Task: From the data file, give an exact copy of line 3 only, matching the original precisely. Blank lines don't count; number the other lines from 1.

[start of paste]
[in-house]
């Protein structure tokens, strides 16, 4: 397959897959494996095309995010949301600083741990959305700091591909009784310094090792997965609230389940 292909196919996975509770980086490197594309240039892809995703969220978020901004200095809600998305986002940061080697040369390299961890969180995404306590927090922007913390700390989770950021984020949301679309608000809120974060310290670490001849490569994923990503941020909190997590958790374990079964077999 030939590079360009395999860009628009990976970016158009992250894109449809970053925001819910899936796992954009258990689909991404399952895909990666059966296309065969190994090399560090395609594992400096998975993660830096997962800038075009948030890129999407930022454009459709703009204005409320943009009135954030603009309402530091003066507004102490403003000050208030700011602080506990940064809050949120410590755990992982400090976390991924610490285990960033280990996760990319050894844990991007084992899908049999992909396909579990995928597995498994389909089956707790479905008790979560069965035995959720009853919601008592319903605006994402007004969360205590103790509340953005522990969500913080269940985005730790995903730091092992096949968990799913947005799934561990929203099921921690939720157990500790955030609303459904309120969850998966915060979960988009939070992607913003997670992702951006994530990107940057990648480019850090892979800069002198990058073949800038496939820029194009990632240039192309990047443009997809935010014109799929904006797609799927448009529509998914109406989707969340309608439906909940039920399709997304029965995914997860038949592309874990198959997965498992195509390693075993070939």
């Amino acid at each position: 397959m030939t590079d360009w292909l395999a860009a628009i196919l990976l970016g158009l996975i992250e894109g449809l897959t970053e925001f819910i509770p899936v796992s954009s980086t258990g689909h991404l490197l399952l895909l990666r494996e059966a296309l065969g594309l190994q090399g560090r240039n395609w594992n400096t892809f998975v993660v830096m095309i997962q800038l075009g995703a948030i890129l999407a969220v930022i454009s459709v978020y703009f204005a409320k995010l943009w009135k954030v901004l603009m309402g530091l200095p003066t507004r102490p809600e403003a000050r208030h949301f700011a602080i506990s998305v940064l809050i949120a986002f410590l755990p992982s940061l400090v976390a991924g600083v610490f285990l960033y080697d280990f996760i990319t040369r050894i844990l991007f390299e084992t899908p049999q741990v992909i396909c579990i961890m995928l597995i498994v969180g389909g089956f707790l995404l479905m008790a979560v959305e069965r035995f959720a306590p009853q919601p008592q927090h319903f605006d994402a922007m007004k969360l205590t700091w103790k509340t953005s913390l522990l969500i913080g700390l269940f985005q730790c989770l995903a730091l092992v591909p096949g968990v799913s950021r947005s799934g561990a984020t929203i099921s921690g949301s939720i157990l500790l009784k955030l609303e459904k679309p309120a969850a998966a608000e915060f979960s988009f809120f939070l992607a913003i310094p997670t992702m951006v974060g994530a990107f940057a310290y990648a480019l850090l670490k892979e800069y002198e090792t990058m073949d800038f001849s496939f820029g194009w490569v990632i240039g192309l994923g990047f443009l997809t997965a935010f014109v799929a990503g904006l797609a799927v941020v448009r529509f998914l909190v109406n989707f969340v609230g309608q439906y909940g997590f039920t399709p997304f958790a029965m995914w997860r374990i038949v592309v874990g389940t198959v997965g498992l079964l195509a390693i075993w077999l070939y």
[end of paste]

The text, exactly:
């Amino acid at each position: 397959m030939t590079d360009w292909l395999a860009a628009i196919l990976l970016g158009l996975i992250e894109g449809l897959t970053e925001f819910i509770p899936v796992s954009s980086t258990g689909h991404l490197l399952l895909l990666r494996e059966a296309l065969g594309l190994q090399g560090r240039n395609w594992n400096t892809f998975v993660v830096m095309i997962q800038l075009g995703a948030i890129l999407a969220v930022i454009s459709v978020y703009f204005a409320k995010l943009w009135k954030v901004l603009m309402g530091l200095p003066t507004r102490p809600e403003a000050r208030h949301f700011a602080i506990s998305v940064l809050i949120a986002f410590l755990p992982s940061l400090v976390a991924g600083v610490f285990l960033y080697d280990f996760i990319t040369r050894i844990l991007f390299e084992t899908p049999q741990v992909i396909c579990i961890m995928l597995i498994v969180g389909g089956f707790l995404l479905m008790a979560v959305e069965r035995f959720a306590p009853q919601p008592q927090h319903f605006d994402a922007m007004k969360l205590t700091w103790k509340t953005s913390l522990l969500i913080g700390l269940f985005q730790c989770l995903a730091l092992v591909p096949g968990v799913s950021r947005s799934g561990a984020t929203i099921s921690g949301s939720i157990l500790l009784k955030l609303e459904k679309p309120a969850a998966a608000e915060f979960s988009f809120f939070l992607a913003i310094p997670t992702m951006v974060g994530a990107f940057a310290y990648a480019l850090l670490k892979e800069y002198e090792t990058m073949d800038f001849s496939f820029g194009w490569v990632i240039g192309l994923g990047f443009l997809t997965a935010f014109v799929a990503g904006l797609a799927v941020v448009r529509f998914l909190v109406n989707f969340v609230g309608q439906y909940g997590f039920t399709p997304f958790a029965m995914w997860r374990i038949v592309v874990g389940t198959v997965g498992l079964l195509a390693i075993w077999l070939y």